Howls of protest from conservation groups forces province to rethink a proposal aimed at relaxing hunting protections for wolves and coyotes

Wolves Earthroots

After a public backlash, Ontario has withdrawn from what activists called its “war on predators.”

On April 5, the Ministry of Natural Resources and Forestry quietly posted a notice on its website announcing that it is officially backing off a plan to relax hunting protections for wolves and coyotes.

Back in December, the ministry offered game hunters a Christmas gift of sorts: plans to remove the game seal requirement for wolves and coyotes so that hunters with a small game license would be able to kill two wolves and as many coyotes as they could shoot in a year in northern and parts of central Ontario. There is no limit on the number of small game licenses the province can issue. The stated intention was to protect troubled moose populations.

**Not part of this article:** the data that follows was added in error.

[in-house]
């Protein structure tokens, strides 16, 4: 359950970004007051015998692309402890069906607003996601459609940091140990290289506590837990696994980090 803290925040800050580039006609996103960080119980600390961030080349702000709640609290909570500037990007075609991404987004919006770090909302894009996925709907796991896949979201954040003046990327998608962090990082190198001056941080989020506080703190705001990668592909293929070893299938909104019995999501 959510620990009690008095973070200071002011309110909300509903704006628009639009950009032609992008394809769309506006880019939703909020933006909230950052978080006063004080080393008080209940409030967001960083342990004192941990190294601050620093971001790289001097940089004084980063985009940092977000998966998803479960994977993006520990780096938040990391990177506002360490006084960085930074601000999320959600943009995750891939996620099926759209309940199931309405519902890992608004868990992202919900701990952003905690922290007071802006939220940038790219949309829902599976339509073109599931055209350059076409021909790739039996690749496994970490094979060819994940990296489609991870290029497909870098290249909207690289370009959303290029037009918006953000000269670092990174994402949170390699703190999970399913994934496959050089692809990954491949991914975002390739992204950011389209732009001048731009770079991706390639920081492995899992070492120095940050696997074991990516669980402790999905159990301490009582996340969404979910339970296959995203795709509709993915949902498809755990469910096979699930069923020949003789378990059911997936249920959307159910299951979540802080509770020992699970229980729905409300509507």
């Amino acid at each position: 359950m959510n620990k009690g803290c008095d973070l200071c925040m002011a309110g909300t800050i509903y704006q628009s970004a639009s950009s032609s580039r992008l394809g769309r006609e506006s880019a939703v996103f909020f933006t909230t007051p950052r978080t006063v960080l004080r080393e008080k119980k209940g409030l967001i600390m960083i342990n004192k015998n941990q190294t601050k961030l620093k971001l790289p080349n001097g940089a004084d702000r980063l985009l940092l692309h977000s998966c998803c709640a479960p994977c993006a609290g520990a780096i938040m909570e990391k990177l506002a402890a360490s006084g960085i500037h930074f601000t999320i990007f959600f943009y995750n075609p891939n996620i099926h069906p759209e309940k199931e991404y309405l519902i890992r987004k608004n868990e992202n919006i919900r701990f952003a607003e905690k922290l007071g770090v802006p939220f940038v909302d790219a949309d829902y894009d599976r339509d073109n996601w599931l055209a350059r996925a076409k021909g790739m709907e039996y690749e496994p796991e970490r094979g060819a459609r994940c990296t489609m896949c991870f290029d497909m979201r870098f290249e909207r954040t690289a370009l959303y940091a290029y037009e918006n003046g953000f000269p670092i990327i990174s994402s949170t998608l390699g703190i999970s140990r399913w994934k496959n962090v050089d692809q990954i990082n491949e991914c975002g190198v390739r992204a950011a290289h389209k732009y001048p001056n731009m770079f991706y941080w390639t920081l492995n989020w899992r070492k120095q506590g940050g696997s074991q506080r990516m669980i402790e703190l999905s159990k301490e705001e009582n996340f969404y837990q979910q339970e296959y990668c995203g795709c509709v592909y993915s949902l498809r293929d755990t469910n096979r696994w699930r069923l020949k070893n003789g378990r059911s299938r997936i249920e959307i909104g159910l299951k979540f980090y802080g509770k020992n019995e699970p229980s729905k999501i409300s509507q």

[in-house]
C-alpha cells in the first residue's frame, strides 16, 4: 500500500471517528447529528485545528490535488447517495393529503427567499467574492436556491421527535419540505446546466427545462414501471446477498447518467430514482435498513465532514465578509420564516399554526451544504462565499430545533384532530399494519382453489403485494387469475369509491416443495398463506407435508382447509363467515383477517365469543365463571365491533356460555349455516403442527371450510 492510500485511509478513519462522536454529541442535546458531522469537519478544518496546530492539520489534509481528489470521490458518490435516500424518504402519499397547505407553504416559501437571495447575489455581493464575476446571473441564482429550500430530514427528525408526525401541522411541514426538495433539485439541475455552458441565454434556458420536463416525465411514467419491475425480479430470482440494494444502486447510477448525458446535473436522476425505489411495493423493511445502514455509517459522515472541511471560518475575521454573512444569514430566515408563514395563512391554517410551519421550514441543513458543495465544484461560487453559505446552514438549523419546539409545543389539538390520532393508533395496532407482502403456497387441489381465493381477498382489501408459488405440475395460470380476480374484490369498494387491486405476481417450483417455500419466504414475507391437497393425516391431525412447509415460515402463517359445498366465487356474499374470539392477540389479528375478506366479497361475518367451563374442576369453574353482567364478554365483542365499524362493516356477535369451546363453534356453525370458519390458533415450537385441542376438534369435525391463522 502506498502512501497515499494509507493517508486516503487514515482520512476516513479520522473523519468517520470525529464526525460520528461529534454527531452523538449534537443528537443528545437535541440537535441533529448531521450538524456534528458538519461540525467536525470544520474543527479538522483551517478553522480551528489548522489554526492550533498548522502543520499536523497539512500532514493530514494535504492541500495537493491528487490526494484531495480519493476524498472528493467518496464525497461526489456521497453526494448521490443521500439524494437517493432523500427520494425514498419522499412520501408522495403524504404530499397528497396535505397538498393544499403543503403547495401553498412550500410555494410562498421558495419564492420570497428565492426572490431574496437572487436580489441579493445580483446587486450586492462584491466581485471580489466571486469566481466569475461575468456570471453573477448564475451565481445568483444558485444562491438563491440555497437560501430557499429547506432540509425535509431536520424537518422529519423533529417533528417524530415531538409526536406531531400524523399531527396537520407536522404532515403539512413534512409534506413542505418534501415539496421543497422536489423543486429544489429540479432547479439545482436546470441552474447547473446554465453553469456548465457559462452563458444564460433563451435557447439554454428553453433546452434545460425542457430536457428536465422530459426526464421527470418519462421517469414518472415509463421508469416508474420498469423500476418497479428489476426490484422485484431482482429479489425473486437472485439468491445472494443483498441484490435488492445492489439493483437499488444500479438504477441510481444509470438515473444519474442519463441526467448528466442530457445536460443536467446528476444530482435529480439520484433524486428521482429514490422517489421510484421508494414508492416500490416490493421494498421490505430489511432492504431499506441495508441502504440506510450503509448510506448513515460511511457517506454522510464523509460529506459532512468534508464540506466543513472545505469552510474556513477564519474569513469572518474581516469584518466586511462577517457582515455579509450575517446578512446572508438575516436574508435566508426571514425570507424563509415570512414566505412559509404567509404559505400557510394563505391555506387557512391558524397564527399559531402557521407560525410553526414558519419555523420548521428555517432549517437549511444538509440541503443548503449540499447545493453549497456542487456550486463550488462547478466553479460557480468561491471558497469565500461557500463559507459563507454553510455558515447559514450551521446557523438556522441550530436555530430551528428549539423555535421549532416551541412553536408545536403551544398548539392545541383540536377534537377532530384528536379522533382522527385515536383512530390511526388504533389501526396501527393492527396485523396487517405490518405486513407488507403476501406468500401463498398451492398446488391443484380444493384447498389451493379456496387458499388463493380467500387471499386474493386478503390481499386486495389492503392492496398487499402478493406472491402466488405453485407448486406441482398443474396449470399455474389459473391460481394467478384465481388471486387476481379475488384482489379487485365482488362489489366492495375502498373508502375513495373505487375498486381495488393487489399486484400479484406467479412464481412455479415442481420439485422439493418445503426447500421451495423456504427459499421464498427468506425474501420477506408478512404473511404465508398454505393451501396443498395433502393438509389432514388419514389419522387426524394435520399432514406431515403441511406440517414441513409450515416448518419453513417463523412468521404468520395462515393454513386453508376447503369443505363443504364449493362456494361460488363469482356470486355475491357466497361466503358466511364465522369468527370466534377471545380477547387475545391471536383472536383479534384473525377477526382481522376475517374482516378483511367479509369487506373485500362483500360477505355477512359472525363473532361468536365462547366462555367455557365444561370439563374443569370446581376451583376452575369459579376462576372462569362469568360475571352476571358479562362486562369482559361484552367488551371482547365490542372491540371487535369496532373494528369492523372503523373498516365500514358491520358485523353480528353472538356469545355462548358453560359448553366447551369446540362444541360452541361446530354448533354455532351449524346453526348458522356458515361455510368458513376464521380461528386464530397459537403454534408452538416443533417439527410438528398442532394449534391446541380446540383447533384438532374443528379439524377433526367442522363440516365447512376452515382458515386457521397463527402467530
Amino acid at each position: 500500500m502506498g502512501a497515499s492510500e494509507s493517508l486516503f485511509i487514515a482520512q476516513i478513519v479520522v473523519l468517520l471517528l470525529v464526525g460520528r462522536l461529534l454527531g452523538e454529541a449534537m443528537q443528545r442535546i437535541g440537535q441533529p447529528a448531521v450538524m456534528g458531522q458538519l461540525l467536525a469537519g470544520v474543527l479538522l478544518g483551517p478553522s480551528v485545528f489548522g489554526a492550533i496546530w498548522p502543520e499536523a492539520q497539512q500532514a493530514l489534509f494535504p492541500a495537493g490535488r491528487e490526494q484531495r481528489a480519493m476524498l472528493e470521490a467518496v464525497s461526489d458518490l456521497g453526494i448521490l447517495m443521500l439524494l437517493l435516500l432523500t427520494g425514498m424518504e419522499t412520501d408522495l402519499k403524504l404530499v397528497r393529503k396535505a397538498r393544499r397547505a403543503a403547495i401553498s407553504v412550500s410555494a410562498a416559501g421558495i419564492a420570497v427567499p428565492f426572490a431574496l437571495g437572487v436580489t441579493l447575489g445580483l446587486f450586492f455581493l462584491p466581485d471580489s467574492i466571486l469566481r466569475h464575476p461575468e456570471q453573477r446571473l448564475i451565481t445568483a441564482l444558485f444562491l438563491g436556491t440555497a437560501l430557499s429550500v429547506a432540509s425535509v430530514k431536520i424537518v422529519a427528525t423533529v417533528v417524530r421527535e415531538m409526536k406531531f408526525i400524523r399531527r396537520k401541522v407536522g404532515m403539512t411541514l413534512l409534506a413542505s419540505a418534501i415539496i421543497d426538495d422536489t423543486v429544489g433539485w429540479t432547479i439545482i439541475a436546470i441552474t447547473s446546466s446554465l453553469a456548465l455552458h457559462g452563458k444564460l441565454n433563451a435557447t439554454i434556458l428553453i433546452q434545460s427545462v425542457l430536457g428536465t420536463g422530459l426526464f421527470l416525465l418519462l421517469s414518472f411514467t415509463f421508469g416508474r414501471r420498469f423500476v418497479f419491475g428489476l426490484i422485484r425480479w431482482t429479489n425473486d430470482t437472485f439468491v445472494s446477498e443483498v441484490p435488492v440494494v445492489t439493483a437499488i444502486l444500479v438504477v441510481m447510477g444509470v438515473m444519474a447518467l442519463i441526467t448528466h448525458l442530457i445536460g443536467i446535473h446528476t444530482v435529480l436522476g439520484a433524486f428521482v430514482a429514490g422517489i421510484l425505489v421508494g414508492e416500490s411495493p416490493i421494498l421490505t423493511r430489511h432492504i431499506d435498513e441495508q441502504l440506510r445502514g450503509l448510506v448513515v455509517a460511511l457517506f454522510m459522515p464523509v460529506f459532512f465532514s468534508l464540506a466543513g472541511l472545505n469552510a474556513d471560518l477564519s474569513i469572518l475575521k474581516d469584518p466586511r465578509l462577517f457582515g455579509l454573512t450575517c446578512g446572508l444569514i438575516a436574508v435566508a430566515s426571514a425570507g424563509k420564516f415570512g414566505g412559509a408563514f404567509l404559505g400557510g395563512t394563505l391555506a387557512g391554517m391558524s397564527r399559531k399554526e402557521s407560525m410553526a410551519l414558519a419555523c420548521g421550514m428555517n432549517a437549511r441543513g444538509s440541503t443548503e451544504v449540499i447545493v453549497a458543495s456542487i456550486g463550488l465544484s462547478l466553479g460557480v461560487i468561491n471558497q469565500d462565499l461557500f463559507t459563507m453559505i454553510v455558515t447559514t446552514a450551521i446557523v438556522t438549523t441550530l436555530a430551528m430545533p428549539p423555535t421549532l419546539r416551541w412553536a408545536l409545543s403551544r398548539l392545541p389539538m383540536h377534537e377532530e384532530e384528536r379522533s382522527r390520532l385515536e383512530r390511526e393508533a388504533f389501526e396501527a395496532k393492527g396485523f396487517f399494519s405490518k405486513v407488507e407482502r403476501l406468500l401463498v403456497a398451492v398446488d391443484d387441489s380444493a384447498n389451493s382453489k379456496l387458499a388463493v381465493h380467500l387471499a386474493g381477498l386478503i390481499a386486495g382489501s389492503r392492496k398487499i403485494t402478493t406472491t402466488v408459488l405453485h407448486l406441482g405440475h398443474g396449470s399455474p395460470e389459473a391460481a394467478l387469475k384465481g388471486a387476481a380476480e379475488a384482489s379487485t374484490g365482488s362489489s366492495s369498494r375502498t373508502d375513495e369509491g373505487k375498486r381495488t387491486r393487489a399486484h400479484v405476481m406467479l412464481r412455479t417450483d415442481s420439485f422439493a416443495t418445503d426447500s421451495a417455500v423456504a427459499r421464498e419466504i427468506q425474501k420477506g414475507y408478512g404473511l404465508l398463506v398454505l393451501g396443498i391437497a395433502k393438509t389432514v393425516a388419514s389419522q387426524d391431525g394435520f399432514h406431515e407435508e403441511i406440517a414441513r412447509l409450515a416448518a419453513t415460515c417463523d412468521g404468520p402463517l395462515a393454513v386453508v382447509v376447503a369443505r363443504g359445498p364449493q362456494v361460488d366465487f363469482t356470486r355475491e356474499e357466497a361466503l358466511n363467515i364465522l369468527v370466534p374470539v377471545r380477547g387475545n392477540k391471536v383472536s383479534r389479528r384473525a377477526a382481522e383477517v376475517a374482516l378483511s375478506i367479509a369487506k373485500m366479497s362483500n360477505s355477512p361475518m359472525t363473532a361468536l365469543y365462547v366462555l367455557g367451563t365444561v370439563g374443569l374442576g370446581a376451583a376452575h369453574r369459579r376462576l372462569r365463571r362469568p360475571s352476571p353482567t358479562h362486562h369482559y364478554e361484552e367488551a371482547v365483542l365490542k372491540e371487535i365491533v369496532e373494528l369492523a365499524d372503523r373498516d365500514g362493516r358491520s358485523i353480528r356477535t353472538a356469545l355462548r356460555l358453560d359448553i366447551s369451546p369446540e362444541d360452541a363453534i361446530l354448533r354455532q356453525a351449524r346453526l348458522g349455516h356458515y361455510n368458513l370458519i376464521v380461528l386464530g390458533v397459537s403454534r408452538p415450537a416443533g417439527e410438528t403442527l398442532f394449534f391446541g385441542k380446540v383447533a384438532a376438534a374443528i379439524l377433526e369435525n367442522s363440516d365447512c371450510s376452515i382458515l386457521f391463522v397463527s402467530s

Hunters celebrated. Environmental and animal welfare orgs howled.

The David Suzuki Foundation warned that the plan “is not supported by science [and] although often scapegoated, predators are rarely the root cause for dropping prey populations. Predators and prey like coyotes, wolves, moose and deer have been part of an intricate food web for thousands of years. If something is out of whack with a prey population, it can likely be traced to humans or disease and not to a sudden decision by coyotes and wolves to supersize their meals.”

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